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A hero to youth hit hard by the pandemic
5.19.20

Becoming an adult and transitioning out of the security of a residential care program or foster care is a daunting challenge for many of the youth we serve. Now imagine you’re just getting started in your new life as an adult and your job is yanked away from you due to the COVID-19 crisis and you’re looking ahead to a frightening and uncertain future where too many things are out of your control.

Fortunately for the 18 young adults living in an apartment together as part of our Youth Moving On (YMO) program, they have a safety net in Hillsides and other community partners who want to provide some measure of security during this scary time. The pandemic forced YMO staff to temporarily close the Peer Resource drop-in center and move workforce development resources online but it was the youth living in the apartment complex who were most at risk for slipping through the cracks due to the pandemic.

COVID-19 has been devastating for many of the youth. All but one lost their jobs and the one who kept her job at Starbucks puts herself at risk of contracting the virus every time she goes to work. When the crisis struck, Hillsides staff immediately pivoted to ensure the safety of the youth living at the Pasadena apartment complex by diverting resources to cover their rent and provide a $50 per week budget for groceries and necessities. Hillsides Peer Partner Housing Liaison Dennys Valle also lives in the apartment complex as the lone representative of Hillsides and has served as the main protector for the young adults as Hillsides staff asked them to shelter in place and avoid exposing themselves to unneeded risk.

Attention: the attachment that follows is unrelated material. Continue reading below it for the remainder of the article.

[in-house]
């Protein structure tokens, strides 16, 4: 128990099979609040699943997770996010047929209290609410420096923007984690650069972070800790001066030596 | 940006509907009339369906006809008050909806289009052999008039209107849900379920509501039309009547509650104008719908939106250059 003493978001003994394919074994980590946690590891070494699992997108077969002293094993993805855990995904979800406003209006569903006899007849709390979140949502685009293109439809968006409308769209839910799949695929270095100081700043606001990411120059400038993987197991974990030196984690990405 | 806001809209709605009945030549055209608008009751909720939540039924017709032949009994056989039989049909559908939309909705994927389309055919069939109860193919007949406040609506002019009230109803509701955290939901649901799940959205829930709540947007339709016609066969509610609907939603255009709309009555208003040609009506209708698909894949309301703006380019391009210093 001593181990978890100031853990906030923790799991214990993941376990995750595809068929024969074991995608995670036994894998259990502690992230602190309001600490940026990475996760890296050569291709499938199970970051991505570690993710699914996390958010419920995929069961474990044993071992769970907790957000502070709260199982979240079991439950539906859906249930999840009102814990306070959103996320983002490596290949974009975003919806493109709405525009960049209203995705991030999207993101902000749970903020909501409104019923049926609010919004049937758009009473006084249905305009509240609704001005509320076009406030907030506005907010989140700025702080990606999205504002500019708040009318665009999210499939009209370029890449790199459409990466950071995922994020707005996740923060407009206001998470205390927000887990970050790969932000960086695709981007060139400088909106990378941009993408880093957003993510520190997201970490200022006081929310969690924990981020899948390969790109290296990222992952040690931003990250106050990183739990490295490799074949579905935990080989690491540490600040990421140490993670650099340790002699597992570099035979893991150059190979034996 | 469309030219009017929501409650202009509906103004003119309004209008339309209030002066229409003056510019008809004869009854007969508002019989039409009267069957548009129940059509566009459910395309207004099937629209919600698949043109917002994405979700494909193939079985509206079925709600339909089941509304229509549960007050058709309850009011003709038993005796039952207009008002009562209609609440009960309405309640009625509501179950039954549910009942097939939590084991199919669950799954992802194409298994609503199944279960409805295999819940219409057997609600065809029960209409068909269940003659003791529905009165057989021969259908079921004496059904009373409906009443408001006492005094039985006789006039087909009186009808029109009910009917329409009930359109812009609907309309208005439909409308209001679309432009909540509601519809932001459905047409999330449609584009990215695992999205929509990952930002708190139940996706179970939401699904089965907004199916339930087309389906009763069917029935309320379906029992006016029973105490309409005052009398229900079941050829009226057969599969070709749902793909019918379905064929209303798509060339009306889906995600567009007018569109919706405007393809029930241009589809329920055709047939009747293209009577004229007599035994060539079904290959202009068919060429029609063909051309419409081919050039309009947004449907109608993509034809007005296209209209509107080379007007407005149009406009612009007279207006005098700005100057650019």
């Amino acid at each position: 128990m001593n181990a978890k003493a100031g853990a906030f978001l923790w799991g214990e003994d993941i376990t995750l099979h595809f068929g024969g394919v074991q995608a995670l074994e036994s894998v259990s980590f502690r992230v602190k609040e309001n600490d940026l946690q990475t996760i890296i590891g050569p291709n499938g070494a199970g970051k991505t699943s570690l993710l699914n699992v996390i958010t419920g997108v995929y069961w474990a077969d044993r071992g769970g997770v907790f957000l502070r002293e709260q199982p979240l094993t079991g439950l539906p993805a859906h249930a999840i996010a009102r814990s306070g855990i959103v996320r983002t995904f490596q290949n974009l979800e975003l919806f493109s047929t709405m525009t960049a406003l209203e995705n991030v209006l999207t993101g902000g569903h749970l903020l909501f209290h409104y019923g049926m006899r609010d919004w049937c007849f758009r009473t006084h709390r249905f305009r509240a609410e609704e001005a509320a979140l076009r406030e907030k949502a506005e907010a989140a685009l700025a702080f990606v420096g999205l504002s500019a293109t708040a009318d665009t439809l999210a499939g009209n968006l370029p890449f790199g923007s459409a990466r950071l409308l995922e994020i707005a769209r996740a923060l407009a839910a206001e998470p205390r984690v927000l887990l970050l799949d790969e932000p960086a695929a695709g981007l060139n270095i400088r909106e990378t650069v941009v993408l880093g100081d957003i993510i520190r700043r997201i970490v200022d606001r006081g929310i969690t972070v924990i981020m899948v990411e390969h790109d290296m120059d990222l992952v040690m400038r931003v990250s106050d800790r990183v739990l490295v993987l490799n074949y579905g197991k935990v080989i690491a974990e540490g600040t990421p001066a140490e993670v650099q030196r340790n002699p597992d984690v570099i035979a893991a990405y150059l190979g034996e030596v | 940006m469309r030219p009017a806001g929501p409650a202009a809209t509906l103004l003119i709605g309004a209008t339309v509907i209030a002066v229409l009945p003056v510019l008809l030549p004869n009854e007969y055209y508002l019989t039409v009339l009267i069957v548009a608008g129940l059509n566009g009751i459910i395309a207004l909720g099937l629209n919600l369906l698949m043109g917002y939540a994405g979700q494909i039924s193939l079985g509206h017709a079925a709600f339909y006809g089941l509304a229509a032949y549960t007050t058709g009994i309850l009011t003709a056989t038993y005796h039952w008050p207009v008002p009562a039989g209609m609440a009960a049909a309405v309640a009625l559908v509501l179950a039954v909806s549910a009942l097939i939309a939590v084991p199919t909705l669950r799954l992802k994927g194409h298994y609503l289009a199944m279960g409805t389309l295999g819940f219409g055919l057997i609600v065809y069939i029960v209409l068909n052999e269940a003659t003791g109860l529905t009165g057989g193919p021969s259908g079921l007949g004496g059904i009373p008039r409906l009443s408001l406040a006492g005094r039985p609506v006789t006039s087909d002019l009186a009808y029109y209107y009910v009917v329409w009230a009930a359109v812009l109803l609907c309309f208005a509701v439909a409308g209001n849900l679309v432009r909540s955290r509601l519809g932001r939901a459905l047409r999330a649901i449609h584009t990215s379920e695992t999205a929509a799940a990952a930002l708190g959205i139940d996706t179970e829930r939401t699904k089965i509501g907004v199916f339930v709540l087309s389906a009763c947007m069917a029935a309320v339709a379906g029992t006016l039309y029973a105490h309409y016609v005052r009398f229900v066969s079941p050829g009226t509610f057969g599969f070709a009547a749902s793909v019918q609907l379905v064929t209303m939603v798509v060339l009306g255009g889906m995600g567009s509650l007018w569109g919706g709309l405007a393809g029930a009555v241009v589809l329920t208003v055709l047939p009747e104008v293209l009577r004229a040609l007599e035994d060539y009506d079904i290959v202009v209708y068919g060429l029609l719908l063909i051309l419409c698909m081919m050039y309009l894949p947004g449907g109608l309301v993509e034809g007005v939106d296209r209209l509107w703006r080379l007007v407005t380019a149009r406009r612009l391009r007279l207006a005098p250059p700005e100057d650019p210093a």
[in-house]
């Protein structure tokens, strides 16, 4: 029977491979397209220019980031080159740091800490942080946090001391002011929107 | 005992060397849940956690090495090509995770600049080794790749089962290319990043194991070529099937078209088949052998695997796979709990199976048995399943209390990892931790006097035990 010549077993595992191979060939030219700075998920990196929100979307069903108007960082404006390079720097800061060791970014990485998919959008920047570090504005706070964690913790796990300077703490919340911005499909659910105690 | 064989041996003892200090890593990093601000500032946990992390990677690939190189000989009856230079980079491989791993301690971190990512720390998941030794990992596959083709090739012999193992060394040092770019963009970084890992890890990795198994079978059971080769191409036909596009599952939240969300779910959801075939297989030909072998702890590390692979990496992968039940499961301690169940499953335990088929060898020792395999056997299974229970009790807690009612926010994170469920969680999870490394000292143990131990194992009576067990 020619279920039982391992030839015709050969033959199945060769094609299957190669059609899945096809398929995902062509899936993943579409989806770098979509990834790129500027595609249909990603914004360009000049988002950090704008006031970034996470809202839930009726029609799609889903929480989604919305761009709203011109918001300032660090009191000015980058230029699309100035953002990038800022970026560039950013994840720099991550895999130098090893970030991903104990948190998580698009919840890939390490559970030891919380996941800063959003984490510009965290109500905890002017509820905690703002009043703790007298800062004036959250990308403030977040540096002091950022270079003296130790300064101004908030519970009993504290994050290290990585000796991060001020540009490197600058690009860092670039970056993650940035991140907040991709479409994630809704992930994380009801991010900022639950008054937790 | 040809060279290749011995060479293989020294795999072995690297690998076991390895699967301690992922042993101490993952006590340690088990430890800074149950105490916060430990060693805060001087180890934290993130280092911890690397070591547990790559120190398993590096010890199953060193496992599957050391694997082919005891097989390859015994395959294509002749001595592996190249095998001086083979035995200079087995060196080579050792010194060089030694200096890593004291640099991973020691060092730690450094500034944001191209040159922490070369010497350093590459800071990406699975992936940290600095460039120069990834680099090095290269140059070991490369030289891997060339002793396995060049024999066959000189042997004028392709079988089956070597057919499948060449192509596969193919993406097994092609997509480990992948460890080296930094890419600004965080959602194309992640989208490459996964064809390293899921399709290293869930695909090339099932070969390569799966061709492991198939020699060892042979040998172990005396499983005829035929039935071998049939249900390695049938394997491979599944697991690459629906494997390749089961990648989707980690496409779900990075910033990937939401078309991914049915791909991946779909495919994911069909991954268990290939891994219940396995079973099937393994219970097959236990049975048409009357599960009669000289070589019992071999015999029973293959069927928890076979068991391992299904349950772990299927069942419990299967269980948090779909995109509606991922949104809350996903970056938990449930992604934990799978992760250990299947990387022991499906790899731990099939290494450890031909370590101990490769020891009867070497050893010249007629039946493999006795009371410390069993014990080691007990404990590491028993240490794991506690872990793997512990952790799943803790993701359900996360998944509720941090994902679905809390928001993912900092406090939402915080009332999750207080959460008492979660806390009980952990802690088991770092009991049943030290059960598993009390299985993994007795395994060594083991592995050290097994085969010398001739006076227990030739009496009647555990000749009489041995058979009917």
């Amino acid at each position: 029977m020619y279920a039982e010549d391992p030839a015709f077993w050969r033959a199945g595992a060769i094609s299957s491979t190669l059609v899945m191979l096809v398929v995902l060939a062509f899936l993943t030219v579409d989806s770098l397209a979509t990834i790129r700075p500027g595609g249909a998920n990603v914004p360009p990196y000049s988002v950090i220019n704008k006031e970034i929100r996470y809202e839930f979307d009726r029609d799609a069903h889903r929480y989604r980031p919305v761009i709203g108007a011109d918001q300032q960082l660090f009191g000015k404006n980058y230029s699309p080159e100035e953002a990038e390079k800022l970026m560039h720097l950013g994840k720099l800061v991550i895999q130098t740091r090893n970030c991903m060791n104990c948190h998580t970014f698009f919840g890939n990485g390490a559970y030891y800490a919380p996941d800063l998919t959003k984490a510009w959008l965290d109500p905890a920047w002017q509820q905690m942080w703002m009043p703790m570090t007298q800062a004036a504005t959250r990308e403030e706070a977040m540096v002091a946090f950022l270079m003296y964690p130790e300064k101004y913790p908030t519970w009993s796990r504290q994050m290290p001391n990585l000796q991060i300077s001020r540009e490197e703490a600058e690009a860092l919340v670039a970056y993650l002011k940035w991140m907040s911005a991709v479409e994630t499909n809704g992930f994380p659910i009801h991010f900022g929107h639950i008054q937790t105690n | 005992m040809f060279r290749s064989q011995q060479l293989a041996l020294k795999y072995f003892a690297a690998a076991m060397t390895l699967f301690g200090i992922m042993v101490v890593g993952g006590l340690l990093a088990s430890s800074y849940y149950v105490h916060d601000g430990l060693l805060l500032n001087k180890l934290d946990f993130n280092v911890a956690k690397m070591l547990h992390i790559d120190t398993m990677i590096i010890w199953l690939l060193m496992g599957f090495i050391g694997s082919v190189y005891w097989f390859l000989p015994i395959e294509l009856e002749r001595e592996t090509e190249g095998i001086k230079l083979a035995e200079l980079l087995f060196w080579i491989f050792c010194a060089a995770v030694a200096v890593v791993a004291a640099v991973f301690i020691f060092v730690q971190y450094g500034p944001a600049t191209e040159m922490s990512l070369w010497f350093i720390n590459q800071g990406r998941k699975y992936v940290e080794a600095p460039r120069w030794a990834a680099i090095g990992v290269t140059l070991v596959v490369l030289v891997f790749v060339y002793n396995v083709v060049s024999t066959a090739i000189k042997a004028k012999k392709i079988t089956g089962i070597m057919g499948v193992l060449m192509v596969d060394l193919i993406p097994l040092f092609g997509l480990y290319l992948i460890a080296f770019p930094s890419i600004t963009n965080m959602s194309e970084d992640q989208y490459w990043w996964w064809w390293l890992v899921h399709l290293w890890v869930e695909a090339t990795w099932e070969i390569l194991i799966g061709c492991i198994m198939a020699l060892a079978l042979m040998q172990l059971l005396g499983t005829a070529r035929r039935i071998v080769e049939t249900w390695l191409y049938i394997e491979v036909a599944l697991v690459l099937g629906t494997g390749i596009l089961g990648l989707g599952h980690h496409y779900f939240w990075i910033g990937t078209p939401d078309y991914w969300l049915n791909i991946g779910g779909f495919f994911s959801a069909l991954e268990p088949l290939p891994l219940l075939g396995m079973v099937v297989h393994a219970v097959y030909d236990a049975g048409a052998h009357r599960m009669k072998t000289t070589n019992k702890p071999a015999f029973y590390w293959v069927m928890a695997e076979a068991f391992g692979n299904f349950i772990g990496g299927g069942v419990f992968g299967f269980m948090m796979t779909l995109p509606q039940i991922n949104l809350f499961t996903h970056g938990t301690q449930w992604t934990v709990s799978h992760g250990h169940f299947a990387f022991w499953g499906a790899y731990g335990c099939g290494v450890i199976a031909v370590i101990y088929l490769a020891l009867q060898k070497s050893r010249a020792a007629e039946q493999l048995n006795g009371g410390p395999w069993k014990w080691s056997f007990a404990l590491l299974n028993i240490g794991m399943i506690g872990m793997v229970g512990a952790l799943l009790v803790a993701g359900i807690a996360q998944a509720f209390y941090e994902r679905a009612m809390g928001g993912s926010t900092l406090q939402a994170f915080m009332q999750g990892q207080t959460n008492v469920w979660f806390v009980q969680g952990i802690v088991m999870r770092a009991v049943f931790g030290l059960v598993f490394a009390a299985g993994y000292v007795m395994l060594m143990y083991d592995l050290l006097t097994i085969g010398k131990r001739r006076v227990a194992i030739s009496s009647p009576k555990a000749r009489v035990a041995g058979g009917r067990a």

Thankfully, Hillsides received a $500 donation from the Los Angeles Host Lions Club in San Marino to help with groceries and essentials for the youth because they “became aware of the greater need due to the pandemic, and thought we could do more,” said club president Ralph Mendoza. “As we continue to deal with COVID-19, it is important that we work together, that our children are provided as much support as possible, and that we keep a positive attitude. The L.A. Host Lions Club is confident that if we all work together, we will overcome these hardships and become stronger because of these challenges.”

This also meant that Dennys became a personal shopper to all 18 youth. In order to get the $50 weekly allowance, the youth had to let Dennys do the shopping for them and gave him grocery lists. Many of them did not know how to cook and barely knew what to ask for and that’s where Dennys would step in and help fill in the blanks for them and ensure that they could scrape by for the week with basic essentials.

Dennys knew his way around a grocery store but has become so much better at shopping for the youth as the weeks have gone on due to trial and error. “I’m getting better at this for sure,” he said. “What’s going to last longest, what can you do with the food to spread it out. And what’s going to be nutritious. These are all things I think about.”